Should a PPS Set Up a Hybrid Care Management Organization (CMO)?

Samir D’Sa, Principal, NY DSRIP Services and Charles Baumgart, MD, Senior Medical Director, December 1, 2015

It is always prudent to have some risk mitigation when taking on large risks. It’s no surprise then, that health insurers have armies of actuaries (price risk) and care managers (health risk) leveraging sophisticated data, tools, and best practices to manage population risks.

PPS’ are uniquely positioned to become learning laboratories capable of creating homegrown care management solutionsThe NY DSRIP program is a step on the journey toward transferring outcomes risk for Medicaid (and the uninsured) to providers. While Performing Provider Systems (PPS) don’t become health insurers overnight, there is an unmistakable shift occurring in their risk profile. For example: PPS’ that don’t meet targets (e.g., A1c goals, care plans, ED and readmission reductions) will see smaller checks from the Department of Health starting in 2016. The magnitude of withholds linked to outcomes only increases with time. PPS’ are expected to engage in meaningful, value-based payments with managed care organizations – and we don’t mean upside only, quality-bonus contracts!

Emerging thinking at PPS’ on how to mitigate this risk takes a few forms:

  • Deferral – “P4P isn’t till year 2 or 3… why worry about it now?”
  • Delegation“Our role is to distribute the funds and hold partners accountable.”
  • Hybrid“Our PPS-staffed care team will augment existing care management resources in the county – not only will we share best practices, but we will also embed care managers in select partner sites.”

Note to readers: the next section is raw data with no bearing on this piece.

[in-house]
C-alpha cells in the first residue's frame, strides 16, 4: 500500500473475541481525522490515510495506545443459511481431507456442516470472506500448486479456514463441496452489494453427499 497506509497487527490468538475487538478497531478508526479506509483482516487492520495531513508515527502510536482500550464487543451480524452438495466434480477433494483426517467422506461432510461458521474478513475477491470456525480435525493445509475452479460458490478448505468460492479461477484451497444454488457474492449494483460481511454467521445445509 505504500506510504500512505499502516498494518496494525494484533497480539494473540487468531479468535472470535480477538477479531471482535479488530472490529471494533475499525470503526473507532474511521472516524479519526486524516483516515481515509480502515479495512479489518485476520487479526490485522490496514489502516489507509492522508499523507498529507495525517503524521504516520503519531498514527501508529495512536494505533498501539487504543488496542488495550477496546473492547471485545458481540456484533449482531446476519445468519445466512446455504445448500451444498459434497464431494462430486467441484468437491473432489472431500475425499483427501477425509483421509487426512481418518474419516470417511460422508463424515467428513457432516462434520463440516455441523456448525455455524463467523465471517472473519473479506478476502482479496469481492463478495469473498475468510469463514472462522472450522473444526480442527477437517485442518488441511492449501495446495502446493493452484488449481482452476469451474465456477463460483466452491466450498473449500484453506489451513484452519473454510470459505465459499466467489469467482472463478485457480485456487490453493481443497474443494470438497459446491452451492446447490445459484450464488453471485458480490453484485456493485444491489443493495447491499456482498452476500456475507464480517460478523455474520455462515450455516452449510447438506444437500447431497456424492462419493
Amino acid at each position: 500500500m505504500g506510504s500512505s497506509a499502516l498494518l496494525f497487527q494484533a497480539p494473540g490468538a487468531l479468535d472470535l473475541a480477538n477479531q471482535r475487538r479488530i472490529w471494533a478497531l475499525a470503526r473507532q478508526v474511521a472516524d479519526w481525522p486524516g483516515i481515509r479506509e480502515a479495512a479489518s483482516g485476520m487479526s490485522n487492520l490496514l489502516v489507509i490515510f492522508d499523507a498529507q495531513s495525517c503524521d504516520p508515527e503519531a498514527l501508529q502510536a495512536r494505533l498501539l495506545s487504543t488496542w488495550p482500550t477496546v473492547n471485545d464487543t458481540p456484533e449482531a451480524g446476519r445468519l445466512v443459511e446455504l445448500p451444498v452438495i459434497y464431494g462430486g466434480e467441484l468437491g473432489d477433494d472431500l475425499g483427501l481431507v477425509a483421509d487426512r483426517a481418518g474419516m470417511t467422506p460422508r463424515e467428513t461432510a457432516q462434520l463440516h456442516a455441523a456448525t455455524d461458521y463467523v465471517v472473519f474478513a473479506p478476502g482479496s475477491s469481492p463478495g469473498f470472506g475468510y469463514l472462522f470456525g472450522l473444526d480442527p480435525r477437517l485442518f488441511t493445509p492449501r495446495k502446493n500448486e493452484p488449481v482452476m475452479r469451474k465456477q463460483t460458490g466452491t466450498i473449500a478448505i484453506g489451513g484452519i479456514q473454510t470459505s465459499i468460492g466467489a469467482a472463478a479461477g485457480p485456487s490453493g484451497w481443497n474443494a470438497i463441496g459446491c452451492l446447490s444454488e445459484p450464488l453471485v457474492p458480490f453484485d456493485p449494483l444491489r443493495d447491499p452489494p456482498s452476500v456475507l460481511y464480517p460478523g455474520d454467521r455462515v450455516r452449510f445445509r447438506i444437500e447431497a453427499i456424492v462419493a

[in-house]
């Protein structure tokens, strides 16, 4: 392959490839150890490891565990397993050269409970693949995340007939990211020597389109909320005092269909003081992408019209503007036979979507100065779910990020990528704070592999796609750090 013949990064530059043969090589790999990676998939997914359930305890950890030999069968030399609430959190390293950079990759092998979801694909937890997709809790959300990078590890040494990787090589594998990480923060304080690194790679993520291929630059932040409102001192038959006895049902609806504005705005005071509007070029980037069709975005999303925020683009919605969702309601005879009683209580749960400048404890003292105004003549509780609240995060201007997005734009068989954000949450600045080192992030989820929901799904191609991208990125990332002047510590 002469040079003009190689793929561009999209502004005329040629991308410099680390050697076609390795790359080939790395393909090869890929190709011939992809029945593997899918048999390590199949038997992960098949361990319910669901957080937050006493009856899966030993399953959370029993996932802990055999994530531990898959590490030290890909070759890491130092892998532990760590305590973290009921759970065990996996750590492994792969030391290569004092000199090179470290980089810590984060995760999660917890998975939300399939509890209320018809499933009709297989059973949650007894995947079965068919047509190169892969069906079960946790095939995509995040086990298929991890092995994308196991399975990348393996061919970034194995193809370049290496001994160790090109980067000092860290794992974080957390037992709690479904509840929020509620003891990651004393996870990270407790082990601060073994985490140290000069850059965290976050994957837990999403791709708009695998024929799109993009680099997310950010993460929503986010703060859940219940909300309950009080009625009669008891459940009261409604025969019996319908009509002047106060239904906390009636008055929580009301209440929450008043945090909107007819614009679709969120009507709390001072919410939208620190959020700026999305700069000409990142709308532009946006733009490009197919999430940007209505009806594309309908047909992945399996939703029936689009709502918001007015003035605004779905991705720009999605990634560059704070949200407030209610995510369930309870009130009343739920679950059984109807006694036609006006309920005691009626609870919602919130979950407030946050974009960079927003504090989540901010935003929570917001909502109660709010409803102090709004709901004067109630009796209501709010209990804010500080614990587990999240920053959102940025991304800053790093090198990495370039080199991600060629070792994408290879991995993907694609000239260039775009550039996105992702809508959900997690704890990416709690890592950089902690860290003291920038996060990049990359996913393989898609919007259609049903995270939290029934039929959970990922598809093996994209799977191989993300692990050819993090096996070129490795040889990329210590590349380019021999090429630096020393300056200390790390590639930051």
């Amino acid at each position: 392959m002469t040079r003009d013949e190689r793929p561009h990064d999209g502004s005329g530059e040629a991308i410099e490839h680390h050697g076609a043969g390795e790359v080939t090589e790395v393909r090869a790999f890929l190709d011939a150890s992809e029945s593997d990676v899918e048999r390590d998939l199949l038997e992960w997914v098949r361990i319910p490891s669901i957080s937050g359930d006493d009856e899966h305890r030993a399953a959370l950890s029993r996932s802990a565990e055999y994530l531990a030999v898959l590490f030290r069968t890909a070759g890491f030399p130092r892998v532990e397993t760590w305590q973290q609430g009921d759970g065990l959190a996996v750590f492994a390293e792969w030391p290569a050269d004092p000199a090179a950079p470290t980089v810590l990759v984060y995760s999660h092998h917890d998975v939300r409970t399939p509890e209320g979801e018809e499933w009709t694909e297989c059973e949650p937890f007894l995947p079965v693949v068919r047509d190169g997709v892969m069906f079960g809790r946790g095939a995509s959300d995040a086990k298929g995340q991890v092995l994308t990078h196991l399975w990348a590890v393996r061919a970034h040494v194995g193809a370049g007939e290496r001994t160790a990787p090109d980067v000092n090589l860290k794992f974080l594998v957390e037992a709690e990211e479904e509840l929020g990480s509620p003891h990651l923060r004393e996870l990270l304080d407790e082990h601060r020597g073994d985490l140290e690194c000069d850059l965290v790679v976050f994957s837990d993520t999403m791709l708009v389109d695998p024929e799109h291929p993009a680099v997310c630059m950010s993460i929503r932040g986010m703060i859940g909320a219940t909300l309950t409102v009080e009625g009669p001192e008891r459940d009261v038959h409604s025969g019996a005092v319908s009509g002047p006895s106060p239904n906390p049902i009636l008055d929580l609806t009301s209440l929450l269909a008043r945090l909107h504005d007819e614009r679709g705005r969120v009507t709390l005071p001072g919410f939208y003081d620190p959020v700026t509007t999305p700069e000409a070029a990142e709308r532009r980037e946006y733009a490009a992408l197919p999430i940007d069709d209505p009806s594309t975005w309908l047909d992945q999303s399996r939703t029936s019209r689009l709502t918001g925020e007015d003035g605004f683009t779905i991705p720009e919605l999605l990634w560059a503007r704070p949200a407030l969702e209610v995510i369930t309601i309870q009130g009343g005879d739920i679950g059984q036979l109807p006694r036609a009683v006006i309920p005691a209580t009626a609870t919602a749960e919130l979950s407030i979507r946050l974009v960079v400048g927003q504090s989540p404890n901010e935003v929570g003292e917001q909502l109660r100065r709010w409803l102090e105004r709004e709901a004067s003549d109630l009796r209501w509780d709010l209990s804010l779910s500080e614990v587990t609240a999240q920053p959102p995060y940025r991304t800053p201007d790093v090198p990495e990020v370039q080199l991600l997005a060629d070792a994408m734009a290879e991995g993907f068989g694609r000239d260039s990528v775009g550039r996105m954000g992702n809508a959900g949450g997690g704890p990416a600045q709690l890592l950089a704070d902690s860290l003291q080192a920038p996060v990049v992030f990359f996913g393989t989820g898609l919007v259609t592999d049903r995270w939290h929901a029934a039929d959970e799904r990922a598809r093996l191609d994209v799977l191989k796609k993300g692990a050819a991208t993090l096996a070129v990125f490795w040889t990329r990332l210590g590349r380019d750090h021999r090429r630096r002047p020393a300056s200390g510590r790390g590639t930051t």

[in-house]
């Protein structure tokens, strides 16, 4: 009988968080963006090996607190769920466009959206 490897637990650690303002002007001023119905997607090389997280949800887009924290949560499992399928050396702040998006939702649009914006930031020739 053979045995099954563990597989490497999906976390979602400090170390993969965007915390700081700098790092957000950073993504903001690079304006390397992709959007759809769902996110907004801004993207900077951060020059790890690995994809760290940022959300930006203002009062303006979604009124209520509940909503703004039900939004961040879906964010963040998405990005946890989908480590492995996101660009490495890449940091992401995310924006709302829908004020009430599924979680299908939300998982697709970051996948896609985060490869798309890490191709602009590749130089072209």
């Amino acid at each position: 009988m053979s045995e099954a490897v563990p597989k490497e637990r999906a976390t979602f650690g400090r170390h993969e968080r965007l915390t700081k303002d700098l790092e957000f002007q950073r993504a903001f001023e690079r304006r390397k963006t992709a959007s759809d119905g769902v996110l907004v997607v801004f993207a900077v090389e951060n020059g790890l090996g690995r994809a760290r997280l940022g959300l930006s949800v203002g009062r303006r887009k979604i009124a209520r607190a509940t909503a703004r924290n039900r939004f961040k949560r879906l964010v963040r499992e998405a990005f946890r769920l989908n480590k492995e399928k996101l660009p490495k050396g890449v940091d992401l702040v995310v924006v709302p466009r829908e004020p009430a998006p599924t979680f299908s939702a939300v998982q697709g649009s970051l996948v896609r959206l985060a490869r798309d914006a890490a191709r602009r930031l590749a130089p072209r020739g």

• Centralization – The participative, cross-organizational nature of DSRIP doesn’t lend itself to a fully centralized care management approach.


Why Hybrid? Clear advantages emerge for hybrid CMOs:

  1. Local solutions, best practice foundation: PPS’ are uniquely positioned to become learning laboratories capable of creating homegrown care management solutions, which are sustainable in their local medical neighborhood (i.e., the PPS as a factory that churns out care management solutions with the participation and buy-in of the community, but all built on a foundation of best practices in care management design).
  2. Navigating obstacles: Given their mandate and shared incentives, PPS-led CMOs can better eliminate traditional provider obstacles – “who should follow up with the patient?”, “why should I be involved in DSRIP?” and “why share data with competitors?”
  3. Outcomes buffer: If some partners are falling short of targets, the PPS has the ability to redeploy its highly trained team of care managers to better address hotspot ZIP codes or focus on a particular DSRIP project or help a challenged, high-volume ED.


What’s involved? Here is an abridged checklist for a CMO blueprint design:

Staffing – team composition, staffing ratios, job descriptions, accountability

Training – motivational interviewing, chronic conditions, etc.

Embedding – protocols for deploying care managers in model practices, ED/hospitals

Monitoring – performance appraisals, feedback, remedial actions, etc.

Handoffs – patient transfers protocols across settings, care managers, and organizations

Care Pathways – for chronic conditions like COPD, CHF, CAD, asthma, etc.

Policies & Procedures – for transitions, medication reconciliation, elder abuse, etc.